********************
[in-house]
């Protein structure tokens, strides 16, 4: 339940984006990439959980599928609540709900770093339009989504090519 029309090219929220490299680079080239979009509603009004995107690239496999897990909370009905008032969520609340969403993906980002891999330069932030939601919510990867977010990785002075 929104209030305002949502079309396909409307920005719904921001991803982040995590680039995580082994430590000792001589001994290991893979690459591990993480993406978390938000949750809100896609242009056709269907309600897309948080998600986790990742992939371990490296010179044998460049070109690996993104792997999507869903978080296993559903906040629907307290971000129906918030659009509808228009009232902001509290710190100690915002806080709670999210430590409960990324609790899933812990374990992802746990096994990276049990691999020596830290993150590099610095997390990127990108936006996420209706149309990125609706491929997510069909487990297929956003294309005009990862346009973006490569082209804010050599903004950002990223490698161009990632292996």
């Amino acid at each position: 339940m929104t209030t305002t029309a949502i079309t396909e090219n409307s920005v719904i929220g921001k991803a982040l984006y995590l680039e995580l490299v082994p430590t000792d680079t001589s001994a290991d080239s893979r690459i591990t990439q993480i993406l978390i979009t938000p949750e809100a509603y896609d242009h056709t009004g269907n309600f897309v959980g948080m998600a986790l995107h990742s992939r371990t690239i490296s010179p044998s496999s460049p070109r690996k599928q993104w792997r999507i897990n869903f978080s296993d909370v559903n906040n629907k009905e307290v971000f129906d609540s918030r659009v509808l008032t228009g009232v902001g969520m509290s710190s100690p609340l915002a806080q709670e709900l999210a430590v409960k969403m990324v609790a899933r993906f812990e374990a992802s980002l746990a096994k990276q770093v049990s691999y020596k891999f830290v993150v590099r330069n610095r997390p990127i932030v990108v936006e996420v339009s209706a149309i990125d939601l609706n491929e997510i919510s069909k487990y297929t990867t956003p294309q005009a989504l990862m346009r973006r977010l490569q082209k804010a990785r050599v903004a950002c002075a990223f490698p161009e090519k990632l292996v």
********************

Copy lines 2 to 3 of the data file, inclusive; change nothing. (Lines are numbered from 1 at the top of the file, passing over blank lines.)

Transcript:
């Protein structure tokens, strides 16, 4: 339940984006990439959980599928609540709900770093339009989504090519 029309090219929220490299680079080239979009509603009004995107690239496999897990909370009905008032969520609340969403993906980002891999330069932030939601919510990867977010990785002075 929104209030305002949502079309396909409307920005719904921001991803982040995590680039995580082994430590000792001589001994290991893979690459591990993480993406978390938000949750809100896609242009056709269907309600897309948080998600986790990742992939371990490296010179044998460049070109690996993104792997999507869903978080296993559903906040629907307290971000129906918030659009509808228009009232902001509290710190100690915002806080709670999210430590409960990324609790899933812990374990992802746990096994990276049990691999020596830290993150590099610095997390990127990108936006996420209706149309990125609706491929997510069909487990297929956003294309005009990862346009973006490569082209804010050599903004950002990223490698161009990632292996």
């Amino acid at each position: 339940m929104t209030t305002t029309a949502i079309t396909e090219n409307s920005v719904i929220g921001k991803a982040l984006y995590l680039e995580l490299v082994p430590t000792d680079t001589s001994a290991d080239s893979r690459i591990t990439q993480i993406l978390i979009t938000p949750e809100a509603y896609d242009h056709t009004g269907n309600f897309v959980g948080m998600a986790l995107h990742s992939r371990t690239i490296s010179p044998s496999s460049p070109r690996k599928q993104w792997r999507i897990n869903f978080s296993d909370v559903n906040n629907k009905e307290v971000f129906d609540s918030r659009v509808l008032t228009g009232v902001g969520m509290s710190s100690p609340l915002a806080q709670e709900l999210a430590v409960k969403m990324v609790a899933r993906f812990e374990a992802s980002l746990a096994k990276q770093v049990s691999y020596k891999f830290v993150v590099r330069n610095r997390p990127i932030v990108v936006e996420v339009s209706a149309i990125d939601l609706n491929e997510i919510s069909k487990y297929t990867t956003p294309q005009a989504l990862m346009r973006r977010l490569q082209k804010a990785r050599v903004a950002c002075a990223f490698p161009e090519k990632l292996v």